The NY Times bestselling author of the memoir Growing Up Amish reflects on the difficulties of severing ties with his past, and the writing of a follow-up memoir
Few writers have had the opportunity New York Times bestselling author Ira Wagler claimed: telling his story of flight from the Old Order Amish home he knew in Indiana. It was an excruciating choice.
In the last decade, similar stories have been glorified in an avalanche of romance novels. A random search will turn up a wide selection. The Bridesmaid, by Beverly Lewis. Lydia’s Charm, by Wanda E. Brunstetter. The Amish Bride, by Mindy Starn Clark.
The titles evoke a simpler world, a place where a Hallmark Christmas movie could be set. The stories allow readers to imagine what it must be like to live in a tight-knit community that embraces you with its timeless values.
But the choice to leave that community wasn’t quite so romantic for Wagler. In part, this is shown in his memoir as he leaves home, struggles to survive, returns home, and then leaves again. Rinse and repeat.
Now eight years after the book’s publication, Wagler opens up in our podcast, talking about how difficult that choice was. In fact, he admits that if he had the choice to redo his past, he’s not sure what he’d do.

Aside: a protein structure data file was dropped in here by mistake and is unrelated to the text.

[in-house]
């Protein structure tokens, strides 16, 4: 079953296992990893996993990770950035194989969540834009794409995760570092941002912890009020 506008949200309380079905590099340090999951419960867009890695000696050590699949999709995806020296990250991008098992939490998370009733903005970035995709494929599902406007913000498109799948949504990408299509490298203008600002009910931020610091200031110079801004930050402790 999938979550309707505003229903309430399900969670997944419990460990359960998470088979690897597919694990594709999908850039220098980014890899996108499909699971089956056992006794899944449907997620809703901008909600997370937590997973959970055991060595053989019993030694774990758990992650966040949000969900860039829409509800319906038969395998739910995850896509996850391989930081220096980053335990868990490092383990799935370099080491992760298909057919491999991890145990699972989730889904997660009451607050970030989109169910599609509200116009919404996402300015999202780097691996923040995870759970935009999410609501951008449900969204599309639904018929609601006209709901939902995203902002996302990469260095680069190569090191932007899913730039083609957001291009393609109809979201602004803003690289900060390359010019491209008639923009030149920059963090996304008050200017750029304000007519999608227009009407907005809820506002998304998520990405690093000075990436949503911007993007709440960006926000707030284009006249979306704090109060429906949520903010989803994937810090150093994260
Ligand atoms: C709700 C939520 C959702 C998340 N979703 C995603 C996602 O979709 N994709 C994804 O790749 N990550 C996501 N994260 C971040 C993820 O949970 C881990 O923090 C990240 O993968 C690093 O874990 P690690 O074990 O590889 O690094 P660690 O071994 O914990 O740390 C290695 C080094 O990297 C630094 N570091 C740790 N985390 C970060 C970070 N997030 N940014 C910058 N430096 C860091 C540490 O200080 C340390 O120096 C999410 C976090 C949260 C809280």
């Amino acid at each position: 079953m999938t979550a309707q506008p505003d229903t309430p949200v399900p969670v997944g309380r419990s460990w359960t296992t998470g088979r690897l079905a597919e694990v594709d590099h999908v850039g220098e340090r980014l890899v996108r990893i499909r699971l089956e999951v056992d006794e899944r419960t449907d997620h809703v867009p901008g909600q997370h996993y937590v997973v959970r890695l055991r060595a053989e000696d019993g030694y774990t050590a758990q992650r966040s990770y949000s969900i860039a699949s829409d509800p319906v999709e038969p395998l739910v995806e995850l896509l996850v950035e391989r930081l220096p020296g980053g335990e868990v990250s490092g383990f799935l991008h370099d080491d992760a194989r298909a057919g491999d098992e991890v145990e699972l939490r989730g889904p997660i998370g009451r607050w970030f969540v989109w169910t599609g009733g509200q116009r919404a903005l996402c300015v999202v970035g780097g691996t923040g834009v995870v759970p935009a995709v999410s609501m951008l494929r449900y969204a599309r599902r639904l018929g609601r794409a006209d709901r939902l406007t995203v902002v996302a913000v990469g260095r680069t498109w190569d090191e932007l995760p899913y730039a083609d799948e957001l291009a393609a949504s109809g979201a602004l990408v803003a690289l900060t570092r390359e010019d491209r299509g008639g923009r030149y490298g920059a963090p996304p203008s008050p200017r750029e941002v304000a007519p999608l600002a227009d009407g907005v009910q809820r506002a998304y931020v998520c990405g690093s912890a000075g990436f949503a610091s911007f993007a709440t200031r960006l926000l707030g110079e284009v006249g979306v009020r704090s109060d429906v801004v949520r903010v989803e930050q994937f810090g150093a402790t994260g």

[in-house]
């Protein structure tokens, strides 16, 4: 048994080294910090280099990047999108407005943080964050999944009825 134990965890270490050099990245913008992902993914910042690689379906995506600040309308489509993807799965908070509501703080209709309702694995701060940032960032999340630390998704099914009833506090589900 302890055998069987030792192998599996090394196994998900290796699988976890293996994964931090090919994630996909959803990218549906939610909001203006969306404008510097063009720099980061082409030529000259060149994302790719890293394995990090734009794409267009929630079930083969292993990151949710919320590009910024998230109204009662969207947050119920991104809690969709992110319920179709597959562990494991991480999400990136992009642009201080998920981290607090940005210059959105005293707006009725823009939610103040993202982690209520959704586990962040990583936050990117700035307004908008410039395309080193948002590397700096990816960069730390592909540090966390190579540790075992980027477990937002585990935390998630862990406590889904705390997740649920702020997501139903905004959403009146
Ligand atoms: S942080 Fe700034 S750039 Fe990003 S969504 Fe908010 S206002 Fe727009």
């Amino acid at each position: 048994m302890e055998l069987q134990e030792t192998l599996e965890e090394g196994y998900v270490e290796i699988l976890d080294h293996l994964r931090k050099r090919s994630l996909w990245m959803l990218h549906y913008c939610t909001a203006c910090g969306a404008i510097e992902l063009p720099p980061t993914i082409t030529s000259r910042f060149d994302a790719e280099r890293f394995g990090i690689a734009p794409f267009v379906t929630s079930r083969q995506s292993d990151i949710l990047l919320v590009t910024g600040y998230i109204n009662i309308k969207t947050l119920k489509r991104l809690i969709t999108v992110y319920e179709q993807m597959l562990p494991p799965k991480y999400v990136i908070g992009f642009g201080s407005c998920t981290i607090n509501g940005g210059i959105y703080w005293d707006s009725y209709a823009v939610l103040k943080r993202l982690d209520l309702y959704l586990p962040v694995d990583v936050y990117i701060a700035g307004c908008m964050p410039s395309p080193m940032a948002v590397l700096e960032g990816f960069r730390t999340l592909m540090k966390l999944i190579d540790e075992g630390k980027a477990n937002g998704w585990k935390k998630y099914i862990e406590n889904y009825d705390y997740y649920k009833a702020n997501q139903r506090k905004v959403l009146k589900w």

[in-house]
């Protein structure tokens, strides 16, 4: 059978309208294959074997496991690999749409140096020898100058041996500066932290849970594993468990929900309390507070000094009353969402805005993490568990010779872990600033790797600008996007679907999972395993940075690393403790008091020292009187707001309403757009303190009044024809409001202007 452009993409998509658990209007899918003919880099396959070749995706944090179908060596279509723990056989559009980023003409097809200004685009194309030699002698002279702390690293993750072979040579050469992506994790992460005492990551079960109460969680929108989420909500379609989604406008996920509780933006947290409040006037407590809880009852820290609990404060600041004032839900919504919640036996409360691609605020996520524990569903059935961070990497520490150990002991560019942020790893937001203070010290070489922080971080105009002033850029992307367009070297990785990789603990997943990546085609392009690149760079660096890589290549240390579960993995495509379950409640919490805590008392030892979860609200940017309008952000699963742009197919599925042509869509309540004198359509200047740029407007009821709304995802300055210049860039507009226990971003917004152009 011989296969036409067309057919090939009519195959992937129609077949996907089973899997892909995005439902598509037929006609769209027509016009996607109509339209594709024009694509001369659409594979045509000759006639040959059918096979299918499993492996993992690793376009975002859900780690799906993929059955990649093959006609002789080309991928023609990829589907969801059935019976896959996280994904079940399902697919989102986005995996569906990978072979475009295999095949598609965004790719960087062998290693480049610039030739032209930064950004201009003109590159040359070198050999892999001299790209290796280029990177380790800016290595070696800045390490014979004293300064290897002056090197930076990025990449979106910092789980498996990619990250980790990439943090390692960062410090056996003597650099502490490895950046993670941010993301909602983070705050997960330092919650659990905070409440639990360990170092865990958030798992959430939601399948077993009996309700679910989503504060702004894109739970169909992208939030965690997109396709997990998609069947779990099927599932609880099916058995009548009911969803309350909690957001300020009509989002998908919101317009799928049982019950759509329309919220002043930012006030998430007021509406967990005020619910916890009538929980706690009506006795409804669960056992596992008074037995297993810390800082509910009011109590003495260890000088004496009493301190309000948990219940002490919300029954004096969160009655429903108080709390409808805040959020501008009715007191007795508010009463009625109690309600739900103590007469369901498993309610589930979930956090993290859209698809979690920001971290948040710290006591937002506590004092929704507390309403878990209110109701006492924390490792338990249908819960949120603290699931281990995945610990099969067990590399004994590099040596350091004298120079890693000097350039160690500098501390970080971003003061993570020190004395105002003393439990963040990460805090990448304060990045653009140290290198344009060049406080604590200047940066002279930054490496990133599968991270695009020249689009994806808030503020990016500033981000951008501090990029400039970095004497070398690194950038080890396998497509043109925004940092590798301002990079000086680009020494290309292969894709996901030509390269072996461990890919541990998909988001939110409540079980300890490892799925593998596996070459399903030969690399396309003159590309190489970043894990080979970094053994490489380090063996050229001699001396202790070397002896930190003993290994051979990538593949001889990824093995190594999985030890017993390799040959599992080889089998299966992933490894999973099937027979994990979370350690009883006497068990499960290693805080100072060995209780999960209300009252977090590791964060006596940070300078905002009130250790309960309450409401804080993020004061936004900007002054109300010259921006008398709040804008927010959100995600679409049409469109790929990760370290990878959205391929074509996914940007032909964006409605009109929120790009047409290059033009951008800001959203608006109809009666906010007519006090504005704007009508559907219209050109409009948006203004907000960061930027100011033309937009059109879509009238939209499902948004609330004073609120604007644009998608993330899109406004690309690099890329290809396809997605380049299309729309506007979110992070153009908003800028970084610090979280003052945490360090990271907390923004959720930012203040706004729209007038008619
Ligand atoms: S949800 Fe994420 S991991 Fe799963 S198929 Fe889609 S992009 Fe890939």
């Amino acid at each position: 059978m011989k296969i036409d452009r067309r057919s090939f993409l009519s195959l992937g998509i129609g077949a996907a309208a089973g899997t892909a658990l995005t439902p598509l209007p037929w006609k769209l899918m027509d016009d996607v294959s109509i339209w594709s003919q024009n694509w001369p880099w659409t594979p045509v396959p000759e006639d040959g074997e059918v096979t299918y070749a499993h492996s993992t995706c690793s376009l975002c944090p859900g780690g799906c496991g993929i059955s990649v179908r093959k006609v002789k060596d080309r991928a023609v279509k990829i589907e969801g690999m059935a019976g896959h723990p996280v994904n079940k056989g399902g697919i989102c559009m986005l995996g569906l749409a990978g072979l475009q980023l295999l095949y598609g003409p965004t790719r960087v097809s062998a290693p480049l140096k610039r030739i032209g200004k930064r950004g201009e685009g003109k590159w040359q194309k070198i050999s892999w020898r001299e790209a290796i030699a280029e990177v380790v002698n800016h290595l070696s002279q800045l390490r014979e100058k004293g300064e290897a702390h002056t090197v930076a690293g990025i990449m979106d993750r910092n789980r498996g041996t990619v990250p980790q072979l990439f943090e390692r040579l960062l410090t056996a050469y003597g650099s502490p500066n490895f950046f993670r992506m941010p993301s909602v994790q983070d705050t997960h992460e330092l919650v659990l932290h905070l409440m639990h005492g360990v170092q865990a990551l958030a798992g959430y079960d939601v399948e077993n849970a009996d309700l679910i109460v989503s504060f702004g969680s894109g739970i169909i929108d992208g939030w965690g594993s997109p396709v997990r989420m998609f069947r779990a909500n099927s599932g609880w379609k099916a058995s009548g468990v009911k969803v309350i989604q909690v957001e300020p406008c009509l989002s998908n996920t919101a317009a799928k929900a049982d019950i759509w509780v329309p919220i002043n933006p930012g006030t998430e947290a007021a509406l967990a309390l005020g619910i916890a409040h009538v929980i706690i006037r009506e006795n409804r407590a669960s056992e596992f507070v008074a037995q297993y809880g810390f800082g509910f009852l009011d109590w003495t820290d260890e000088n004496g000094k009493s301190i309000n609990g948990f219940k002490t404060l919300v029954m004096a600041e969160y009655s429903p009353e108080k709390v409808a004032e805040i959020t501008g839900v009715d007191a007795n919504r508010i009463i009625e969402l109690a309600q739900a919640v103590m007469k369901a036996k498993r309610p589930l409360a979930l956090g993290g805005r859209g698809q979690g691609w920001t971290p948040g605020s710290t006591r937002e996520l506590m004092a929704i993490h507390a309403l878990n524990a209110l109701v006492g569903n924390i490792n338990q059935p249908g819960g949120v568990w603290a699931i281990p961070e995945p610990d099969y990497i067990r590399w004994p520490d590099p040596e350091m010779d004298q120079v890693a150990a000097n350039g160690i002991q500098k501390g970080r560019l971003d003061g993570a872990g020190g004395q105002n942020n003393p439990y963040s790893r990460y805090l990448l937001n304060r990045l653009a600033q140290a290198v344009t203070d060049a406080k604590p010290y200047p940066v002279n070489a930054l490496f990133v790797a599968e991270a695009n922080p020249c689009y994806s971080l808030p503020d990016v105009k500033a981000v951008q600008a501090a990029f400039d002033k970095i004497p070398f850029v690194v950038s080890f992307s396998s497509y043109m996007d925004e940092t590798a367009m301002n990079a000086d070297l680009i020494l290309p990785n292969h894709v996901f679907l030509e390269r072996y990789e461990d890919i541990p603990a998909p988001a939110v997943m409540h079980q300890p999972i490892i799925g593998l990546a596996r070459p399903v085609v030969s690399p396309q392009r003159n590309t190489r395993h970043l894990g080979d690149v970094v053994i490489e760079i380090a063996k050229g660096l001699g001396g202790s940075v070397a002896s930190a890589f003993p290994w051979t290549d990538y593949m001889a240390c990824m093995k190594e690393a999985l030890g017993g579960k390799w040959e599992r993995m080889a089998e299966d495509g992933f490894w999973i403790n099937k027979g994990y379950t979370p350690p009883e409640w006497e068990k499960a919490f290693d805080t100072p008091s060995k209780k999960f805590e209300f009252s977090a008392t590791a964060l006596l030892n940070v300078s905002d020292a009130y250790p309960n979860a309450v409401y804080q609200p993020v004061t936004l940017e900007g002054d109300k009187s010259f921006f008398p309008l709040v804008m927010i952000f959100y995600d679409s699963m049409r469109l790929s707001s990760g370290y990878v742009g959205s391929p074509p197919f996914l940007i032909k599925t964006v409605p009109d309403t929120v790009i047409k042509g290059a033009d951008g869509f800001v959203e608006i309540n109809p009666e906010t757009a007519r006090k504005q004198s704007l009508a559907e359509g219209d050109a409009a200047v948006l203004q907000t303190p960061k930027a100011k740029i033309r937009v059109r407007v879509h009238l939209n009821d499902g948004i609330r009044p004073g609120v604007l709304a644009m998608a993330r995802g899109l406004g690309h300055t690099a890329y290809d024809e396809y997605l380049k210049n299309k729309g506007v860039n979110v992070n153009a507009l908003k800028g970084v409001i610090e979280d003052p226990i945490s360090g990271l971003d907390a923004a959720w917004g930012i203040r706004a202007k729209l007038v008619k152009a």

It’s been a difficult journey. After his marriage exploded, he began writing a blog in which he began exploring the pain. That blog turned into the memoir. Within a year, that blog will once again spit out a second memoir, Broken Roads.
Of course, perhaps “spit” isn’t quite the descriptor for the process of writing this second memoir. As Wagler notes, the second book didn’t come easily. He w
as offered the opportunity five years ago, but wasn’t ready. He needed to go back to the blog, he told us, to figure out what he had to say.
But eventually, he did.
Wagler’s struggle to find authenticity — as he puts it, to “walk free”— is the most moving aspect of this interview. His decision to forgive rather than turn to bitterness, he told us, is what made it possible for him to write his first memoir.
So pour a cup of java, pull up a chair, and let Ira’s words move you as much as they moved us.